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Power of positivity: A cure for the TV blues — turning off the politics

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Bluey

The family of "Bluey": Chilli, Bluey, Bingo and Bandit.

It can take time to realize when we have developed bad habits. Earlier this year, it hit me that I spent far too much time watching political programming on cable news networks each weeknight.

While keeping up with the news is of course important, these shows have grown awfully toxic over the years, just as politics has as a whole.

It’s across the board, from left to right, and I finally decided that these shows were causing me more harm than good.

There are more positive ways to spend your time, as I learned by turning to these three fine examples.

Part I: The Goofy

There is something charming about comedians who don’t need to curse to be funny. Jim Gaffigan, Nate Bargatze and Jerry Seinfeld come to mind. My favorite of the clean bunch is Brian Regan, who I have enjoyed ever since the late ’80s on MTV’s “Half Hour Comedy Hour.”

Endlessly silly and capable of absurd facial contortions, Regan is consistently funny and yet terribly underrated.

If you’re in need of a giggle, search online for his bits on the gap between manslaughter and loitering, a trip to the emergency room and walking on the moon.

His latest Netflix special, “On the Rocks,” is full of laugh-out-loud moments, including his breakdown of the differences in “itty bitty,” “teeny weeny” and “teensy weensy.” Most of all, the explanation of his disdain for raisins made me howl. And multiple viewings later, it still does.

The lesson: Nothing could be further from venomous politics than raisin-based comedy. Goofy is good, and it helps us to not take ourselves so seriously.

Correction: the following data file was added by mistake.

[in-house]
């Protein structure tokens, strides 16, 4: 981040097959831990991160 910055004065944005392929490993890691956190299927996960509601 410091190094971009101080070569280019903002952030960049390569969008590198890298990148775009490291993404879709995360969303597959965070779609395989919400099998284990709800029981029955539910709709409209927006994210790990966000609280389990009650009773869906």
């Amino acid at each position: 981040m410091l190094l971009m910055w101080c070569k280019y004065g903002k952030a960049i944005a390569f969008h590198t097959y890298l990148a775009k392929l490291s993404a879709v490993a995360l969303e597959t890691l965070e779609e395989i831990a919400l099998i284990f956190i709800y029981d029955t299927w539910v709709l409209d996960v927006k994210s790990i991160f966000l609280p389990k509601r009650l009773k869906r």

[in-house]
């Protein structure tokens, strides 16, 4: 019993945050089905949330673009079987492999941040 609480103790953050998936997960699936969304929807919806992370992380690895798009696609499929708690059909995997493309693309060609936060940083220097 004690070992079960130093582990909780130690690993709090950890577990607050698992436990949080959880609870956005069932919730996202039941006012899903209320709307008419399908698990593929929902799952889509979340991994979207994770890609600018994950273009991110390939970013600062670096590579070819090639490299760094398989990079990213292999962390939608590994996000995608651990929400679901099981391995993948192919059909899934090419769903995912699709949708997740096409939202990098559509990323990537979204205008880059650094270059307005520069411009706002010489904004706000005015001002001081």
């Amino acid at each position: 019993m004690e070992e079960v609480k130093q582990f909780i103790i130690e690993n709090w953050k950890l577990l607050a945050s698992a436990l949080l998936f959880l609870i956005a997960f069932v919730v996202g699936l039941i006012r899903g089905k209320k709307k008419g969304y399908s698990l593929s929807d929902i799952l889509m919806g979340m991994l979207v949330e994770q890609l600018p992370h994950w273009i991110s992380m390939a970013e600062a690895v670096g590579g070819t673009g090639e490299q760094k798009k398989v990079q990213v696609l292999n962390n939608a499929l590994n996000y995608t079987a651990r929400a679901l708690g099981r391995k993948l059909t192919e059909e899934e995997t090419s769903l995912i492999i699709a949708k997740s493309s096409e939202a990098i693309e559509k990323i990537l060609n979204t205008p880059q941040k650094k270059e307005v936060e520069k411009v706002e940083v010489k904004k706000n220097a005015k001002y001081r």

Part II: The Hopeful

All kinds of accolades have been heaped upon “Ted Lasso,” the Jason Sudeikis-led soccer comedy on Apple TV+. All are well-deserved. It may be the ideal show, with a rare blend of hope, heart and humor.

There are certainly mature elements of the show, but then an adult comedy can’t just be Biz Markie references, tea disses and mustache jokes. And there are hokey moments that border on mawkish, like when Rebecca asked Ted if he believes in ghosts: “I do. But more importantly, I think they need to believe in themselves.” (Come on.)

But that’s a minor quibble. The writing is actually brilliant, the casting is inspired and you’re instantly invested in the personalities. It’s unusual to actively root for so many fictional characters, but it’s inevitable when they are as appealing as Ted, Rebecca, Roy, Keeley, Sam, Higgins, Coach Beard and even Trent Crimm … The Independent.

The only real negative is waiting for the next season to come around.

The lesson: Hope can be hard to come by, and inspiration can be even more elusive. I’ll take it where I can get it.

Part III: The Sweet

It’s rare as a parent to find children’s programming that you can actually tolerate. My family has enjoyed “Yo Gabba Gabba,” “Wonder Pets” and “Peppa Pig,” along with the longtime champ, “Sesame Street.”

(Just about everything else is pure agony to sit through, so here’s to small victories.)

I heard a buzz about a Disney Junior show earlier this year but knew nothing about it. So I turned it on one day with my kids. That was the day we fell in love with “Bluey.”

For the uninitiated, it’s an 8-minute Australian animated show about a family of blue and red heeler dogs. What’s remarkable is how much they cram into those 8 minutes.

First, it’s funny, and not just for the kids. Any appearance by “the Grannies” will bring some hearty chuckles. (“I slipped on my beans!”)

It’s relatable for parents, watching father Bandit and mother Chilli deal with mundane home tasks (laundry, toilet-plunging, oven-cleaning). They are terrific parents, devoted to their highly imaginative kids Bluey and Bingo.

Bandit’s creative role-playing may even make fathers feel a bit inferior. He’s a lot to live up to.

Where “Bluey” really hooks you is in its gentle moments. Several episodes are so expertly done that tears of appreciation are a real possibility, like with Bingo’s gorgeous dream in “Sleepytime,” a long-lost friend returning to Bluey in “Camping,” and Chilli’s father’s wistful recognition of how quickly time passes in “Granddad.”

It’s 8 minutes of perfection. My wife and I have found ourselves watching it even when the kids aren’t around.

The lesson: Lots of shows focus on how important family really is, but few do it as well as “Bluey.” I can’t recommend it enough.

The next time you find yourself in the gross cable-news muck of politicians on the attack and pundits pushing an agenda, consider some alternatives.

Aim for something that feels good. Maybe something goofy, something hopeful, something sweet.

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